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Sunday, December 15, 2013

Are You a One and Done? Using iPads to Help ALL Students Learn (Part 1)

On Monday, December 16th, I will be making a presentation at the Capital Area IU (Harrisburg, PA) for their 2nd Annual iPad Summit titled Don't Be a One and Done. This presentation has inspired this series! I hope you find the ideas helpful!

Introduction

iPads have been a game-changer in education for many years, but the way that you use this device can have lasting impacts on the way students learn. How would you describe your "iPad Philosophy"?

Are you using iPads as a tool to help ALL students learn? OR are you just trying to keep up with the latest fad? Be careful how you answer! You might be a One and Done or an educator who takes a one-size-fits-all approach to iPad usage. 

You might use only one App per educational experience to address the learning needs of some, but neglect the needs of others. Are you thinking of the needs of some or all of your students? Are you Universally Designing your iPad experience?
Avoiding the Mistakes of a One and Done:

Our classrooms in the 21st century are filled with diversity that cannot be addressed through One and Done usage. One App doesn't solve the needs of all students. 

Why? "The way that students learn is as different as their DNA" (CAST, 2013). Each student's brain interacts with content and materials differently, creating a unique learning experience for everyone (Check out some of the latest research from CAST).

How can you avoid this easy-to-make mistake? 

1. Open your eyes and to see the diversity learners around you. From IEP students to GIEP students, it is stunning to see the variety that exists in a single classroom.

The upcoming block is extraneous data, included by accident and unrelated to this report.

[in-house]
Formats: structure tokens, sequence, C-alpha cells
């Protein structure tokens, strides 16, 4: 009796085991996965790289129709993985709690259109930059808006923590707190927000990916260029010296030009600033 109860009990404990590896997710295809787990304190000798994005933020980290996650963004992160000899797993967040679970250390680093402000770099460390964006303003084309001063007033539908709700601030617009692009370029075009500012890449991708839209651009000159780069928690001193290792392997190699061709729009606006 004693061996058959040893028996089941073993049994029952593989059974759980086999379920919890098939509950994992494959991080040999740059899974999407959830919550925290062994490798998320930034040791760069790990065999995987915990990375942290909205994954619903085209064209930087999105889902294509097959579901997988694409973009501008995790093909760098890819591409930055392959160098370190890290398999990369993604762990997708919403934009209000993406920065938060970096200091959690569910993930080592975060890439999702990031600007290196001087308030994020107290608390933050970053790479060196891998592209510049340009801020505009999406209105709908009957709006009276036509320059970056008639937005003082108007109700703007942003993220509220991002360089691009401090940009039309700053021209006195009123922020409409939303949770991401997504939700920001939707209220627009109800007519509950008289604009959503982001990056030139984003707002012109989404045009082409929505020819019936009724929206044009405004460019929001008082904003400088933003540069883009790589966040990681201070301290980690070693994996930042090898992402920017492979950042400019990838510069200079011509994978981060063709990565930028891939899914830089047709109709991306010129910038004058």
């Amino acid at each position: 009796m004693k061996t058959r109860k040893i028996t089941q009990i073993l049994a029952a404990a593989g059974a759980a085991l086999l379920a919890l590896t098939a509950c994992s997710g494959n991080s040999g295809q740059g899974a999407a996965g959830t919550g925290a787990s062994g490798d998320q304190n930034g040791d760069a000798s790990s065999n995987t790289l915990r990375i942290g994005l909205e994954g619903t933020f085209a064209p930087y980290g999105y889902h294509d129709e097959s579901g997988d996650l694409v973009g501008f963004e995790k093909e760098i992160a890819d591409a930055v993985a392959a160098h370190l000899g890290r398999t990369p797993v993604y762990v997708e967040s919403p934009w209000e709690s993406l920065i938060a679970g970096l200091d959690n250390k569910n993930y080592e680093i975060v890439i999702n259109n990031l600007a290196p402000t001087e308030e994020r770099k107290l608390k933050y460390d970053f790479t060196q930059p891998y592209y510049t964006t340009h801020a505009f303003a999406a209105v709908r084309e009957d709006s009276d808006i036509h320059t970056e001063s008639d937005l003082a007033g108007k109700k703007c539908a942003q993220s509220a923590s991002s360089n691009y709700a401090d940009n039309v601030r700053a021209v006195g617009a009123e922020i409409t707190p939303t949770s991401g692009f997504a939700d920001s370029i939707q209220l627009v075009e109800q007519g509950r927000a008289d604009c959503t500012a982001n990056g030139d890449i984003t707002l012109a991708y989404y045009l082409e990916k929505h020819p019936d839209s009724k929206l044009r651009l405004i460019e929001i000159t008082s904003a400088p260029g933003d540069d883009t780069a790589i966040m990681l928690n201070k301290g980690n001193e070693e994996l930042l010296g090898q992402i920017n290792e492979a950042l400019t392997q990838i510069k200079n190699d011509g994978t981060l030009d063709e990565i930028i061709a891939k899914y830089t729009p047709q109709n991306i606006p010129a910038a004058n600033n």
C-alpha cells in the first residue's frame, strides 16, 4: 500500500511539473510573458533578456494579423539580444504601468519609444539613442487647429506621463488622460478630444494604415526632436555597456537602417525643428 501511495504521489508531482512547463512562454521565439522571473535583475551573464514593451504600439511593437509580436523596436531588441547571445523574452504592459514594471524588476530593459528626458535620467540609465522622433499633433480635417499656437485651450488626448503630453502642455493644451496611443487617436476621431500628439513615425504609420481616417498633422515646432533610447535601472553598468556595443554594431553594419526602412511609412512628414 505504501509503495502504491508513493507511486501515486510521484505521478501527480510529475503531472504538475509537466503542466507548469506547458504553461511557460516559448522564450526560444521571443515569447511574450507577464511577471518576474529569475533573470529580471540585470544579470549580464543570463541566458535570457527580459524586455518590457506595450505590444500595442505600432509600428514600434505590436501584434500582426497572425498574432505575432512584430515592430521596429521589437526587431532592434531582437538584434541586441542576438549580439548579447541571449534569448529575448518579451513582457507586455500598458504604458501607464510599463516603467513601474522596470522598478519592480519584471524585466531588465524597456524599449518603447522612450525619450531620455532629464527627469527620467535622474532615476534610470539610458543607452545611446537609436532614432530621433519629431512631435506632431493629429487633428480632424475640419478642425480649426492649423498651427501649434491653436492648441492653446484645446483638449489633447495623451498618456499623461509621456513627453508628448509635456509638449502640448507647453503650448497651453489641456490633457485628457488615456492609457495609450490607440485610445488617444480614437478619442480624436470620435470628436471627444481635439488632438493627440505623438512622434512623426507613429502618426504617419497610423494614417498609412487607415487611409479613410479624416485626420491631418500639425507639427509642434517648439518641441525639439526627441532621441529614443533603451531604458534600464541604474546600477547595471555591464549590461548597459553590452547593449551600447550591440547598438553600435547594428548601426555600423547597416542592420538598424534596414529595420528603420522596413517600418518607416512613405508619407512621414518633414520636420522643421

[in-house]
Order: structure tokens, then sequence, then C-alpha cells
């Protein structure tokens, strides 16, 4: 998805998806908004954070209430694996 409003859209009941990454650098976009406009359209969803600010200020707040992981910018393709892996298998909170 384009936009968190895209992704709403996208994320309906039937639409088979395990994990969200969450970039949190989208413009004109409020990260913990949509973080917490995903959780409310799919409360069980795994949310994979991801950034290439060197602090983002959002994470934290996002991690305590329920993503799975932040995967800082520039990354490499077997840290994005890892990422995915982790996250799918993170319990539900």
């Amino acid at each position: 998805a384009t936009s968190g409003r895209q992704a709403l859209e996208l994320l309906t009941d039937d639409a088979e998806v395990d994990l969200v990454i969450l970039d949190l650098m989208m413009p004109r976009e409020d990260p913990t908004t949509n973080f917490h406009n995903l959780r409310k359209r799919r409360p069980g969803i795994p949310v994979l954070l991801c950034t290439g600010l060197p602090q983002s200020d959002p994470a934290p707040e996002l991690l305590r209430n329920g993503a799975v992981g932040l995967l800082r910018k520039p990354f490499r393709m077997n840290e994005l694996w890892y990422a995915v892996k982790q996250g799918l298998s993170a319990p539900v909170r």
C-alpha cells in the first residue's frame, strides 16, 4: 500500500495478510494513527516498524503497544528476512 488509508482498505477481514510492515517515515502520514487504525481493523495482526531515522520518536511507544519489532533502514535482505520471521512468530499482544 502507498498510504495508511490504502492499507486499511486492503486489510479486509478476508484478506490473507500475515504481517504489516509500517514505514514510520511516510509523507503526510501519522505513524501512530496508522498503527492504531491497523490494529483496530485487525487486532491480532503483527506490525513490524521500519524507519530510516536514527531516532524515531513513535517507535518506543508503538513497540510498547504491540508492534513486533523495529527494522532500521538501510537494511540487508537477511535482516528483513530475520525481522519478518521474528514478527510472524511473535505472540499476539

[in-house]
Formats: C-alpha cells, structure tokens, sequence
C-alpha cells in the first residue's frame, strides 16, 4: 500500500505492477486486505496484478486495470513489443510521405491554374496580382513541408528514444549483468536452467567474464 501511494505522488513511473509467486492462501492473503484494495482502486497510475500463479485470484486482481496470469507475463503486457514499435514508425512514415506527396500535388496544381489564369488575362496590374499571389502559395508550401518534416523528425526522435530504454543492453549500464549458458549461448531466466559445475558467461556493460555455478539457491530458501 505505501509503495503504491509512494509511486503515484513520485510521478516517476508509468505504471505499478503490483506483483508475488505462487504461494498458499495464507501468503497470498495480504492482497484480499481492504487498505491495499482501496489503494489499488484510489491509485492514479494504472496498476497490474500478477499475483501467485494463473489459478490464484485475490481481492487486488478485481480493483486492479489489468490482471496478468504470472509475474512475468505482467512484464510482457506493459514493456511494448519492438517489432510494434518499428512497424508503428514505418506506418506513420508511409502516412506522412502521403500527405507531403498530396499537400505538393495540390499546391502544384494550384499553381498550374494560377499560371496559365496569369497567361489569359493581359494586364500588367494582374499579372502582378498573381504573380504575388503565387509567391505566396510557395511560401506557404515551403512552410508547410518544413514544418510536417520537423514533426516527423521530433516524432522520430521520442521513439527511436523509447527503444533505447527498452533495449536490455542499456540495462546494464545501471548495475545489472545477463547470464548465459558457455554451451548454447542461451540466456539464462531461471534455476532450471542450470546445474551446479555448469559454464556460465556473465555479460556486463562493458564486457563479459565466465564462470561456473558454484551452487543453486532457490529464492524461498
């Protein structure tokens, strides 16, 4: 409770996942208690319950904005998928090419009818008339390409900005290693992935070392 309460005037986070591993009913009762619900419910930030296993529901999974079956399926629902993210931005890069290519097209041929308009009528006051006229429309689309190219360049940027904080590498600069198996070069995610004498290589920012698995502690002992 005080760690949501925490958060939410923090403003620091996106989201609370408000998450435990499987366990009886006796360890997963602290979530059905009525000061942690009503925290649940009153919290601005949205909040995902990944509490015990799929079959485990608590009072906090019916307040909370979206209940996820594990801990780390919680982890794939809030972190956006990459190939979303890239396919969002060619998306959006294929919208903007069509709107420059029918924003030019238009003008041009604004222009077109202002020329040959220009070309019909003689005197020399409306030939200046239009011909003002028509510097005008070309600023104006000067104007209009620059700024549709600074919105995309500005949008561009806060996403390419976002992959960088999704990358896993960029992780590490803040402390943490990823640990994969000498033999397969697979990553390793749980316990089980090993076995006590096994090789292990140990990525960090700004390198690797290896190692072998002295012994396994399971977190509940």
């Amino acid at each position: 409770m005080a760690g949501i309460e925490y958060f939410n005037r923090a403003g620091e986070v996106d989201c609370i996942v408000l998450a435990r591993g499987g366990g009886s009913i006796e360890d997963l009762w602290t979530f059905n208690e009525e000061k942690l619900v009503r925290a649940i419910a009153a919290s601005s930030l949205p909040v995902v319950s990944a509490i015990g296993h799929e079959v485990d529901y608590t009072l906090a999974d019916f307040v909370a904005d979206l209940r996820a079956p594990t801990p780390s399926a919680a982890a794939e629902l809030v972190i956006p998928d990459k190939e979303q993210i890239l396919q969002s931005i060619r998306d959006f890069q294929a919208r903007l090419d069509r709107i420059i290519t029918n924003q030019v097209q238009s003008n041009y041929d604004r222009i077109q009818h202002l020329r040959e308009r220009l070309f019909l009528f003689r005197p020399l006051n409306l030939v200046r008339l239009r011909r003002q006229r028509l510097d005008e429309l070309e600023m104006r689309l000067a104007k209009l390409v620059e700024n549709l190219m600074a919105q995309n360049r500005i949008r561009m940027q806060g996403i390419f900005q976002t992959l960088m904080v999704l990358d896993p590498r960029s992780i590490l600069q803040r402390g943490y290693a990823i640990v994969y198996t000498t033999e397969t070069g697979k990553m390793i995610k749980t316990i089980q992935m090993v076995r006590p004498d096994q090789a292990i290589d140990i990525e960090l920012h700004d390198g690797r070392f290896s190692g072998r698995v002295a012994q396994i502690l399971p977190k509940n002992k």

2. Think about the barriers an App could pose for some students and find ways to overcome them. For example, you may give a reading assignment in a PDF or eBook format; however, did you think about the student who may have visual difficulties or the auditory learner? Sure they may be able to zoom in and view text better, but perhaps an audio version of the text could help.

3. Avoid making assumptions about Apps! Some of the most common assumptions that I hear are
  • Assumption: We would love to use Apps, but they are so expensive!
  • Assumption: If an it doesn't cost money, then there is probably no educational value or it is filled with a bunch of ads.
  • Assumption: If an App doesn't do everything we want it to do, then it must have little value.
Conclusion:

Unfortunately, one App is not going to solve the learning needs of ALL of our students! This is why I have created several additional iPad recipes to share with you over the next few posts. I have made some suggestions in the past, but I will be updating you with new ideas! 

DECEMBER CONTINUES CLICK FOR A CAUSE!

Ayden Murray is from Wrightsville, PA and was diagnosed with Stage 4 neuroblastoma. He is receiving treatment at Hershey Medical Center and needs your prayers and support. 
For every time someone visits my blog until the end of December, myself and several donors will donate to his medical fund "Prayers 4 Ayden." 

How can you get involved?

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